Boeing, as expected, is pushing back the first flight of its much-delayed by six months to the fourth quarter. Commercial deliveries will be delayed in the third quarter of next year and Boeing has dramatically revised the number of deliveries to 25 down from 109 in October.
This follows a comprehensive review of the 787 schedule Boeing promised to conduct in January. Boeing executives blamed the delays on “traveled work and unanticipated rework” and said they have confidence in the new schedule, which has a built-in margin for unforeseen problems discovered in testing. That margin was completely exhausted in the previous and now abandoned schedules, which called for commercial deliveries to begin as early as next month.
Boeing’s complicated and far-flung manufacturing process has not gone smoothly and is principally responsible for the delays.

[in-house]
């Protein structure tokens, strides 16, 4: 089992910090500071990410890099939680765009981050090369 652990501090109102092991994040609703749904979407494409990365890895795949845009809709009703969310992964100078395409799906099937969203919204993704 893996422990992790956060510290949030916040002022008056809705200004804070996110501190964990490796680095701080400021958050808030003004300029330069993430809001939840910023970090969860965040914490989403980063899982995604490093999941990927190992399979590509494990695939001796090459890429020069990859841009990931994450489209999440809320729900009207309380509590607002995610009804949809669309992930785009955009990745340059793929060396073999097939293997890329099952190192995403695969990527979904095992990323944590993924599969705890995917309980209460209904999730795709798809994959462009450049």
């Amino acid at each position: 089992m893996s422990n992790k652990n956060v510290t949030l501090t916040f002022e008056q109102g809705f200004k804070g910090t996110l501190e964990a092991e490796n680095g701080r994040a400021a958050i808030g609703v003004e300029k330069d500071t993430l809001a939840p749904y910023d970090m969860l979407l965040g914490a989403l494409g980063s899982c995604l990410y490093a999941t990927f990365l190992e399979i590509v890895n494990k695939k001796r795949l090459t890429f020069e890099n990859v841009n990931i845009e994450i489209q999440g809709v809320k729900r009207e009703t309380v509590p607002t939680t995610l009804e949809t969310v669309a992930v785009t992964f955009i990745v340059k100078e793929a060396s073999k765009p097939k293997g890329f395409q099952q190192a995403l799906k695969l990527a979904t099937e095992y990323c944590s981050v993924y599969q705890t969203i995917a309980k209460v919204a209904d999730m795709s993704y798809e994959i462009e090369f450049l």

Pat Shanahan, program manager for the 787, outlined in a press release the milestones that will occur prior to June 30. They include "787 static and fatigue structural test airplanes will move to their testing locations; Airplanes #3 and #4 will enter final assembly; hardware airworthiness qualifications will be complete; and power on will be achieved."
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A quick look into the merger of two powerhouse 3D printing OEMs and the new leader in rapid prototyping solutions, Stratasys. The industrial revolution is now led by 3D printing and engineers are given the opportunity to fully maximize their design capabilities, reduce their time-to-market and functionally test prototypes cheaper, faster and easier. Bruce Bradshaw, Director of Marketing in North America, will explore the large product offering and variety of materials that will help CAD designers articulate their product design with actual, physical prototypes. This broadcast will dive deep into technical information including application specific stories from real world customers and their experiences with 3D printing. 3D Printing is